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Re: John Adams violin concerto

Post by ratsrcute » Sat Jun 11, 2016 12:57 am

Alright, so we've got some disagreement.

Just about any statement I make here is an opinion. I think that was clear in my comment on Copland, Vaughan Williams, and Britten. That means anyone is free to disagree and it won't upset me. And I would hope my comments don't upset anyone else, although perhaps I could make it even more clear than it already is that it's an opinion.

We've got colliding viewpoints in this thread regarding not just the opinions, but the nature of musical opinions themselves.

Here's my analysis of musical thinking.

It is neither purely objective nor purely subjective. It is very personal, but at the same time we can find widespread agreement in some areas.

My "meta-opinion" (opinion on opinion) is that it's a mistake to argue too stridently about your opinion because you are never going to change the fact that in the end, other people see it differently. But on the other hand, I don't agree with John F's tendency to dismiss my opinions by calling them "feelings," as if feelings could be separated from musical understanding.

John F, you seem to regard my statement that some composers' techniques are "uneven" as inherently out of bounds. But I don't get it. Let us admit the following statements to evidence.
  • 1. No one is perfect.
  • 2. Even perfect people aren't perfect all the time.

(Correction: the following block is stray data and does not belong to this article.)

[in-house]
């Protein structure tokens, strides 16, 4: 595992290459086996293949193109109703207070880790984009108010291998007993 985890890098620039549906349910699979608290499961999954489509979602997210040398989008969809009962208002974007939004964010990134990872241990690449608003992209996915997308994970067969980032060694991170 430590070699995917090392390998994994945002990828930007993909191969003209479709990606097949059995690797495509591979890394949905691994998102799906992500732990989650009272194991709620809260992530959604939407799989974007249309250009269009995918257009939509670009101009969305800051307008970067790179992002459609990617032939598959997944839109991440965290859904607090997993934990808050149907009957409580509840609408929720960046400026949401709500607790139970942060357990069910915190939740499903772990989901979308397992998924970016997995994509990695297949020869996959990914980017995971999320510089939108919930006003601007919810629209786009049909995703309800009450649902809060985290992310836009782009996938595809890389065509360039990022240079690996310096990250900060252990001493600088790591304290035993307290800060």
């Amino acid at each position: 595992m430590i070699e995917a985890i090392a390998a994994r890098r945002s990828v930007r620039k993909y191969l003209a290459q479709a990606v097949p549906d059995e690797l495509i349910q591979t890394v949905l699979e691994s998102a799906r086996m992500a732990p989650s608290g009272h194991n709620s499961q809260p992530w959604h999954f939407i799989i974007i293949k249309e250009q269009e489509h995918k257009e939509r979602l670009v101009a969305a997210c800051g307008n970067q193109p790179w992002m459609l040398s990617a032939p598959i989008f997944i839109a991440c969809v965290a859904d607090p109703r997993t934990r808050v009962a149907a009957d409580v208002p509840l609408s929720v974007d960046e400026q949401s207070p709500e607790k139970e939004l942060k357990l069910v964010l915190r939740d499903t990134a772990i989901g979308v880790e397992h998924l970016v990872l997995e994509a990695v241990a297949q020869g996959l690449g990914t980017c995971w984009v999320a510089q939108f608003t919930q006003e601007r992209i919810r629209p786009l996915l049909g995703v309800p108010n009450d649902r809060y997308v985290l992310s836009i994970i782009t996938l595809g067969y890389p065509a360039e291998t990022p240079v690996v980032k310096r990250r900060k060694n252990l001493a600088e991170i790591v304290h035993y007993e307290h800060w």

• 3. Any artist that has their head on straight will acknowledge 1. and 2.
What's wrong with my statement? It was described as coming from my perspective, and I even clarified that further, but you seem after all that to regard it as just as offensive. So I don't get it.

Anyone is free to disagree. But I do like to hear viewpoints supported by evidence as much as possible. I believe that in most cases if I don't like a composer's technique, I could provide the specifics, and explain what I don't like about it. That is not the same thing as evidence in science, for one thing we can't get away from subjectivity as there is no musical phenomena that exists in a purely objective sense, but it's useful nonetheless.

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Re: John Adams violin concerto

Post by jbuck919 » Sat Jun 11, 2016 1:38 am

diegobueno wrote:
jbuck919 wrote:
No Mark, apples and oranges. I intentionally left Stravinsky off the list, as I did Tchaikovsky. There is no doubt that their ballet music is in the class of great masterpieces. I cannot comprehend how you place Copland in the same category. Maybe it's another time to agree to disagree.

I can agree to disagree, certainly. What I cannot agree on is this: For the many years I've been posting on this forum, there is not one time when anyone has mentioned certain composers, Copland chief among them, about whom one cannot speak without you interjecting some sort of negative comment about how the music is no good, it isn't appropriate for a serious discussion, and from then on the whole discussion becomes a fight about the composer's worthiness, rather than whatever interesting might be said about the composer. It's like you think it your sworn duty to shut down any interesting conversation. As you can see from this thread, there are numerous other people here who find Copland's music interesting and worth discussing. There are other people here who find Britten's music interesting and worth discussing. There are other people here who find Elgar's Enigma Variations interesting and worth discussing.